About a week later I started losing the fine motor control of my left hand and my walking had become much worse. I first started noticing a drop in fine motor control when I sat down to play guitar. I could not seem to hit the right frets on the neck of my guitar and at first I played the denial card. I told myself I probably just haven’t played guitar in a long time and have lost some of my skill. Within the next few days, it was clear, my hand was no longer functioning properly. The strength seemed to be there still but the coordination was gone. I couldn’t type on the computer, do my hair, button my pants, or pretty much anything else that required any kind of fine motor skill.
A Possible Diagnosis
At this point, I had finally made an appointment with a neurologist. Right off the bat, she told me her guess was MS. At the time, I did not know what this was but what I did know was that I had heard the term “MS” on my favorite TV show ‘ House’ a million times so I knew that it could not be good. She ordered an MRI and a CAT scan. When I got home my research began. It was not looking good.
After my MRI my symptoms had got worse. I could barely walk, my hand was at its worst, and I had pretty much lost my sense of taste except for one small portion on the right side of my tongue. My MRI results were in so it was back to the hospital to review the results. My MRI showed multiple bilateral lesions. Basically, there were lots of little white spots on both sides of my brain. Looks like multiple sclerosis… the next step was a spinal tap to confirm the diagnosis. And then more steroids from an IV. My neurologist also ordered a wheelchair for me because walking was just too difficult and dangerous now, so it was time for me to suck up my pride, something I have far too much of.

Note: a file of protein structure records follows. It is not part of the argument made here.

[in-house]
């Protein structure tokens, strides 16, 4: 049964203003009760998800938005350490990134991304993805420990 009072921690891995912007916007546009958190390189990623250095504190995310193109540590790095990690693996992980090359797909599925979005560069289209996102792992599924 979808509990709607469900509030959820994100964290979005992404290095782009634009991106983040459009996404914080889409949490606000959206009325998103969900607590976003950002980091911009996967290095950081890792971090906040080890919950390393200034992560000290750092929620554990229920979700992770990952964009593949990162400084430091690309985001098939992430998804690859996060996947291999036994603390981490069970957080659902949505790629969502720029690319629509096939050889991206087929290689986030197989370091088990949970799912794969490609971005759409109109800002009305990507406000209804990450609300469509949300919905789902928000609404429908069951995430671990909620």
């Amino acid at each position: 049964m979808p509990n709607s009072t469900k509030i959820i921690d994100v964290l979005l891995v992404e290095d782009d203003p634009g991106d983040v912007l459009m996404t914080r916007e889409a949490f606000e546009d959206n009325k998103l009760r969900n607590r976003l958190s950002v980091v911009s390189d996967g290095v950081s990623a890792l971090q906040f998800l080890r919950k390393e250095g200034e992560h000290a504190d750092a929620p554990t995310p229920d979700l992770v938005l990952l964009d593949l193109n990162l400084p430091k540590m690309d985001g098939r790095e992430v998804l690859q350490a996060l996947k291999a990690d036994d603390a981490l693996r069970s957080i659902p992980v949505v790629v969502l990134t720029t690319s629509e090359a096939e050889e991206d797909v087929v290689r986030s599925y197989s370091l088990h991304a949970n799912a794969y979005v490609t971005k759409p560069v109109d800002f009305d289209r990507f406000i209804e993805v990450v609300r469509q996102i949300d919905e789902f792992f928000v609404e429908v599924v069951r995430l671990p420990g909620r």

I was a little nervous about this spinal tap procedure because I thought it would be a brilliant idea to watch the procedure being done online. However, it honestly was not that bad. The local anesthetics hurt worse than the spinal tap itself. It was not pleasant, but it was not as bad as everyone makes it out to be.
Now that the spinal tap was done I got to start my steroid treatment the next day. The plan was to hook me up to an IV and pump me with steroids which are supposed to help
clear the lesions and hopefully most my symptoms reduce the time it takes for a relapse/flare to end resolving (or at least improving) the symptoms. Obviously, I was eager to start.
This is where the number one question arose; how long until the steroids work? I could not get a straight answer… so let me tell you what you can possibly expect. For some people, improvements are noticed after about the third infusion. For others, it can take up to two months for symptoms to clear up. So for anyone wondering how long they may be waiting for the steroids to work, you’re looking roughly at about two days to two months … But again, this is not technical, the disease is far too unpredictable, but from what I heard and what I was told, that’s pretty much what you’re working with.